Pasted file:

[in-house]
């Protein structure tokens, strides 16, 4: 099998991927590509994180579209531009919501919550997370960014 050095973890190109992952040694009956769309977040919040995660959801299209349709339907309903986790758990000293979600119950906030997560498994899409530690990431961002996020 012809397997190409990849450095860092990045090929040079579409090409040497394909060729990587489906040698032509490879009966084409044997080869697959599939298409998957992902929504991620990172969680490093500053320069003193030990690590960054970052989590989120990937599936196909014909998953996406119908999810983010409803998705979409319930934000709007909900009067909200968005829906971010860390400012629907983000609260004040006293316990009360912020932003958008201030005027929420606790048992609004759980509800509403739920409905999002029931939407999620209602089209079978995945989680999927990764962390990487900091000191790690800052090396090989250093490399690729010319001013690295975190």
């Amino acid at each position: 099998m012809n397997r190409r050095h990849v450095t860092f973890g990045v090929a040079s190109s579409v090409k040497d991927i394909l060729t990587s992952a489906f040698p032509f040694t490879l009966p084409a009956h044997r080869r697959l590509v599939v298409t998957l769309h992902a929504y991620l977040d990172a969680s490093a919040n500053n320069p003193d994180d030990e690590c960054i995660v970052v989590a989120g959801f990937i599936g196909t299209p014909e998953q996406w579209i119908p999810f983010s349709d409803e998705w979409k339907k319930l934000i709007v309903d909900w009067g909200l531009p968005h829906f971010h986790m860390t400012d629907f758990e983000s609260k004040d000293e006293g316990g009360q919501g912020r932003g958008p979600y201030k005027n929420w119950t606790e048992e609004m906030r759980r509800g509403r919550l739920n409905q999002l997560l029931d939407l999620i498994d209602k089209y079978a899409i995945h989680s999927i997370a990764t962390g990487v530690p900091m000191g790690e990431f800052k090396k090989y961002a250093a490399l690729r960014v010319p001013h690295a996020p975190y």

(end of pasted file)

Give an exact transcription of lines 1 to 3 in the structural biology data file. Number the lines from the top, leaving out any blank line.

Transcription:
[in-house]
């Protein structure tokens, strides 16, 4: 099998991927590509994180579209531009919501919550997370960014 050095973890190109992952040694009956769309977040919040995660959801299209349709339907309903986790758990000293979600119950906030997560498994899409530690990431961002996020 012809397997190409990849450095860092990045090929040079579409090409040497394909060729990587489906040698032509490879009966084409044997080869697959599939298409998957992902929504991620990172969680490093500053320069003193030990690590960054970052989590989120990937599936196909014909998953996406119908999810983010409803998705979409319930934000709007909900009067909200968005829906971010860390400012629907983000609260004040006293316990009360912020932003958008201030005027929420606790048992609004759980509800509403739920409905999002029931939407999620209602089209079978995945989680999927990764962390990487900091000191790690800052090396090989250093490399690729010319001013690295975190």
């Amino acid at each position: 099998m012809n397997r190409r050095h990849v450095t860092f973890g990045v090929a040079s190109s579409v090409k040497d991927i394909l060729t990587s992952a489906f040698p032509f040694t490879l009966p084409a009956h044997r080869r697959l590509v599939v298409t998957l769309h992902a929504y991620l977040d990172a969680s490093a919040n500053n320069p003193d994180d030990e690590c960054i995660v970052v989590a989120g959801f990937i599936g196909t299209p014909e998953q996406w579209i119908p999810f983010s349709d409803e998705w979409k339907k319930l934000i709007v309903d909900w009067g909200l531009p968005h829906f971010h986790m860390t400012d629907f758990e983000s609260k004040d000293e006293g316990g009360q919501g912020r932003g958008p979600y201030k005027n929420w119950t606790e048992e609004m906030r759980r509800g509403r919550l739920n409905q999002l997560l029931d939407l999620i498994d209602k089209y079978a899409i995945h989680s999927i997370a990764t962390g990487v530690p900091m000191g790690e990431f800052k090396k090989y961002a250093a490399l690729r960014v010319p001013h690295a996020p975190y």